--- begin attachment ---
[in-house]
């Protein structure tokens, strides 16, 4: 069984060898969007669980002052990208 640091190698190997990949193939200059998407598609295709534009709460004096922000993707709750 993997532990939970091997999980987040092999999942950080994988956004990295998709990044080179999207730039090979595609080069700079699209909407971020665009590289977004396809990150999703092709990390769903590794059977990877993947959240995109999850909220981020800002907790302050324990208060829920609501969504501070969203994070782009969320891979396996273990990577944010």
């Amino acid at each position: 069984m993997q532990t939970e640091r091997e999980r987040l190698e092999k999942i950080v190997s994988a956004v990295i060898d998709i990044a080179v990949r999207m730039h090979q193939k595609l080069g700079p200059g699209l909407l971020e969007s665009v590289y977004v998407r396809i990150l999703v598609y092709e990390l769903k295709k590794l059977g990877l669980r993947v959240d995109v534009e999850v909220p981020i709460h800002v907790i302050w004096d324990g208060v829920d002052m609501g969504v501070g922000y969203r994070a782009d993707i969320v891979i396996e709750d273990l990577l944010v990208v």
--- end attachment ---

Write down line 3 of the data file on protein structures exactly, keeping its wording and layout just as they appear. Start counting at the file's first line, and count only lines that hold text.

């Amino acid at each position: 069984m993997q532990t939970e640091r091997e999980r987040l190698e092999k999942i950080v190997s994988a956004v990295i060898d998709i990044a080179v990949r999207m730039h090979q193939k595609l080069g700079p200059g699209l909407l971020e969007s665009v590289y977004v998407r396809i990150l999703v598609y092709e990390l769903k295709k590794l059977g990877l669980r993947v959240d995109v534009e999850v909220p981020i709460h800002v907790i302050w004096d324990g208060v829920d002052m609501g969504v501070g922000y969203r994070a782009d993707i969320v891979i396996e709750d273990l990577l944010v990208v």